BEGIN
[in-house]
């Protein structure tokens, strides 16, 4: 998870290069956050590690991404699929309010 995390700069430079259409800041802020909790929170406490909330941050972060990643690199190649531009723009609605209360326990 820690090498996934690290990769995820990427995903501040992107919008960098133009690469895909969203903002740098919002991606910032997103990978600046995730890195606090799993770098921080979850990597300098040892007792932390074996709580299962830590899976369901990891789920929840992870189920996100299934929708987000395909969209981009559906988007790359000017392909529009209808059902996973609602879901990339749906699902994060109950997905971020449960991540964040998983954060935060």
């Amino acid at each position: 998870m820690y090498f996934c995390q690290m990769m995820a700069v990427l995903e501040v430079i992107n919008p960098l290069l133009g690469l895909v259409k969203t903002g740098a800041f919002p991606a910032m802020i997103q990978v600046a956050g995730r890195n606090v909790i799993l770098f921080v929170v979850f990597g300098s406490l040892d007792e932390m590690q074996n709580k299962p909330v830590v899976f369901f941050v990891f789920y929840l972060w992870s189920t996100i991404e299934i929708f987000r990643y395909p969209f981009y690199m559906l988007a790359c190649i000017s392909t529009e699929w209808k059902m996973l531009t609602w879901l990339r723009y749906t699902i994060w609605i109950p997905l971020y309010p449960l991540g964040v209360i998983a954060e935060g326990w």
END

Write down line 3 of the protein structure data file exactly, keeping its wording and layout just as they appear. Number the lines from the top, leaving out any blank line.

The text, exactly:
């Amino acid at each position: 998870m820690y090498f996934c995390q690290m990769m995820a700069v990427l995903e501040v430079i992107n919008p960098l290069l133009g690469l895909v259409k969203t903002g740098a800041f919002p991606a910032m802020i997103q990978v600046a956050g995730r890195n606090v909790i799993l770098f921080v929170v979850f990597g300098s406490l040892d007792e932390m590690q074996n709580k299962p909330v830590v899976f369901f941050v990891f789920y929840l972060w992870s189920t996100i991404e299934i929708f987000r990643y395909p969209f981009y690199m559906l988007a790359c190649i000017s392909t529009e699929w209808k059902m996973l531009t609602w879901l990339r723009y749906t699902i994060w609605i109950p997905l971020y309010p449960l991540g964040v209360i998983a954060e935060g326990w």